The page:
Monorepositories in Azure DevOps
There are many advantages associated with monorepositories including (among other things):
- Contractual changes between components (services, user interfaces, and
can be pull requested into
mastertogether as a single unit of integration, thus reducing the risk of version inconsistencies between components;
- Documentation as code and production code can be pull requested into
mastertogether as a single unit of integration, thus limiting the risk of documentation drift;
- Local development setup doesn’t assume the path of components, thus limiting the risk of divergent local development environments across the development team; and
- Consistent patterns across code-bases can be enforced more easily. This include things such as naming conventions, where to put Docker files, and infrastructure as code.
In this post, I’ll demonstrate how to setup monorepositories within Azure DevOps.
All code for this post is hosted here: https://github.com/RaphHaddad/monorepos-example
What is a monorepository?
A monorepository is a single git/hg/svn repository that is a collection of code-bases. In a typical setup, the collection of code-bases are separated on the path level where the first part of the path corresponds to a separate code-base. Basically, each code-base has its own folder in the repository.
I’ve got an example README.md file for monorepositories here: https://gist.github.com/RaphHaddad/649d58e7fc18cb26cb10b2d6e49f0cdc
Targeting different continuous integration builds for individual code-bases
A monorepository will have several builds associated with it due to the nature of the monorepository having multiple code-bases. The desired effect is to trigger a Continuous Integration (CI) build for a particular code-base in the monorepository only if its corresponding code has changed.
For example: suppose a monorepository has two folders front-end and
back-end and I have two builds CI front-end and CI back-end.
If I committed code to the front-end code-base then only the build
CI front-end should be triggered and not CI back-end.
This is achieved in Azure DevOps by having two different
files one for each build with an explicit inclusion path.
Creating the builds
To achieve this behaviour you’ll need to create a build definition for every
code-base for which you need a build.
In our simple example,
there are two code-bases. A front-end and a back-end code-base,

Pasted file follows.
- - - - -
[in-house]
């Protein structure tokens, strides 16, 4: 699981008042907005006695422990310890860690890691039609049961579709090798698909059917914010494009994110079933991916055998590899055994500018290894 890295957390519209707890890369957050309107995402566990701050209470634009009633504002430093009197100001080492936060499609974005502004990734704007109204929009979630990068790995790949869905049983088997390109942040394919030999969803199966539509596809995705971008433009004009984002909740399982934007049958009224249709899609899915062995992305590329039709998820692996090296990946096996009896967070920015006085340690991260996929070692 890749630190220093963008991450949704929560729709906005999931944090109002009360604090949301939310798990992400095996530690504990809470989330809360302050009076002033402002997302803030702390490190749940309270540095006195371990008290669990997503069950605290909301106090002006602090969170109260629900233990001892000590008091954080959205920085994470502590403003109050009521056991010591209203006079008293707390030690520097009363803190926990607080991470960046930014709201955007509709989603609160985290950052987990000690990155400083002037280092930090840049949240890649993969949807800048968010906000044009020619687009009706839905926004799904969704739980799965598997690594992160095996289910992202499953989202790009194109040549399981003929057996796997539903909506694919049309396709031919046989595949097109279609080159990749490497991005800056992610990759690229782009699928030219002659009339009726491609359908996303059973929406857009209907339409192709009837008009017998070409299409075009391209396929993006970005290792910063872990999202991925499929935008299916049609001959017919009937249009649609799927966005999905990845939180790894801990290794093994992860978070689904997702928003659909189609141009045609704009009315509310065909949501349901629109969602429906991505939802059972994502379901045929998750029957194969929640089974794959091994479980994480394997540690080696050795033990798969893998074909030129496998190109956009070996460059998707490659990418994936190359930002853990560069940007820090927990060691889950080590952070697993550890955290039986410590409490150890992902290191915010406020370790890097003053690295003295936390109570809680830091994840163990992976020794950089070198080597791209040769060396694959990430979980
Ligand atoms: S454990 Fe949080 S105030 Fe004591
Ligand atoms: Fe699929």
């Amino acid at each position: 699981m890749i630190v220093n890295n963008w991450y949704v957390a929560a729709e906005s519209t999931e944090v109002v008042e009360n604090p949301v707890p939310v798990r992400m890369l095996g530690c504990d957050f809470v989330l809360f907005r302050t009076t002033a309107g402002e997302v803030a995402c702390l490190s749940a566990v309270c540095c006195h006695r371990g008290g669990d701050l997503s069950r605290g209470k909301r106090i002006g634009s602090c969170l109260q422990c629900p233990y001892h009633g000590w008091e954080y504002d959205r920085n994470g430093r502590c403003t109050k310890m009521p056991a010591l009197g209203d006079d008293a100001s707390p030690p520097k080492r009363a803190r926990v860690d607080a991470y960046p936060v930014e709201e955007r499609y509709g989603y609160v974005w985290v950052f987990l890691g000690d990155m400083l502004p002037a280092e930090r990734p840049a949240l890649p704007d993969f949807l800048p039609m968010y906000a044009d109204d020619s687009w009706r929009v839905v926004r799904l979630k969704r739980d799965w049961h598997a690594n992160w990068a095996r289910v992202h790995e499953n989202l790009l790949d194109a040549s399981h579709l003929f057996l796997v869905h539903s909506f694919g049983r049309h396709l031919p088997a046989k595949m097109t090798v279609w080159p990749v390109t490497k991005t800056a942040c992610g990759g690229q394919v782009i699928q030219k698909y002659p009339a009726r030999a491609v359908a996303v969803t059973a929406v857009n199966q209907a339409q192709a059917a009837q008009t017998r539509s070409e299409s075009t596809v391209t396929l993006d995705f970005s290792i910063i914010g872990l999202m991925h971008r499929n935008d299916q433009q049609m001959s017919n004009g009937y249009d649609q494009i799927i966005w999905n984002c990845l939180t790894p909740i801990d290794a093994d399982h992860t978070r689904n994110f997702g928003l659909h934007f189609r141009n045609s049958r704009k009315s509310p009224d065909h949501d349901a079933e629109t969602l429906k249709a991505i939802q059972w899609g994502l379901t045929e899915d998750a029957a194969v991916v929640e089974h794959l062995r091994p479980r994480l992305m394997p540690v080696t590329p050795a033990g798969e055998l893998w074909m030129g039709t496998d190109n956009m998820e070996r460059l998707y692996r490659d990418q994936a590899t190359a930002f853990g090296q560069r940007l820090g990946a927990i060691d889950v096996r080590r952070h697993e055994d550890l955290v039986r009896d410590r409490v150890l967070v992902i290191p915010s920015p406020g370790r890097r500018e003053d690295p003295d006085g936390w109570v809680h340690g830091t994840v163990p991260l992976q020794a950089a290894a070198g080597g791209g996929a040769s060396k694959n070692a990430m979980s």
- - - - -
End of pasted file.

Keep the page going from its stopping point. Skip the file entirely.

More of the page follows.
below is the example of the back-end.
Pay close attention to the
trigger part of the YAML build definition,
this is telling Azure DevOps to only run a build if any changed files
match the following path
a wildcard character).
trigger: branches: include: - master paths: include: - /back-end/* pool: vmImage: 'ubuntu-latest' steps: - script: echo Run back-end build displayName: 'back-end build'
The next step will be creating the pipelines themselves. The steps can be found on Microsoft’s Docs. Once you get to the Configure stage, select Existing Azure Pipelines YAML file. You will see a drop down of all the YAML files in the repository. Create a pipeline for each YAML file.
Now, if code is committed and pushed into the front-end folder, then only the build for the front-end will be triggered.
Similarly, if code is committed and pushed into the back-end folder, then only the build for the back-end will be triggered.
And finally, if code is committed and pushed into the back-end and front-end folders, then both builds will be triggered.
The advantage to this approach is that:
- The build definition for a particular code-base is in the same folder as the code-base;
- The build definition is fully source controlled;
- Builds are only triggered for changed or effected code;
- Multiple builds can be run if multiple code-bases are changed; and
- The build is re-triggered if the build definition itself is changed.
Pull Request Branch Policies
Ensuring a build is run before a change is merged into
master is a practice
that teams should employ. It shifts testing to the left and minimises
the risk that the
master branch isn’t able to be deployed. Whilst it isn’t
within the scope of this post to discuss the strategies of pre-merge builds,
generally, having a subset of automated tests run prior to
the merge into
master strikes a good balance between speed of
code integration and confidence in the resulting artifacts.
To achieve the desired
pull request policies on Azure DevOps
a Path filter must be set on the
master branch for each code-base
in the monorepository.
In the case of the example repository above:
- A policy with a path filter for
- A policy with a path filter for
The result of this is similar to the CI trigger, however, the builds are
run prior to the merge into
Developers often need to check the change log of a particular code-base.
In a monorepository setup, this can be achieved by using the
command followed by the code-base that is under examination.
For example, the history of the
front-end code-base in the above example
git log front-end
In many cases, development teams do not need to split up all their system components into multiple code-bases. Monorepositories provide development teams with the flexibility to setup multiple code-bases in addition to configuration options, so that they can setup a robust code delivery process, serving them all the way into production.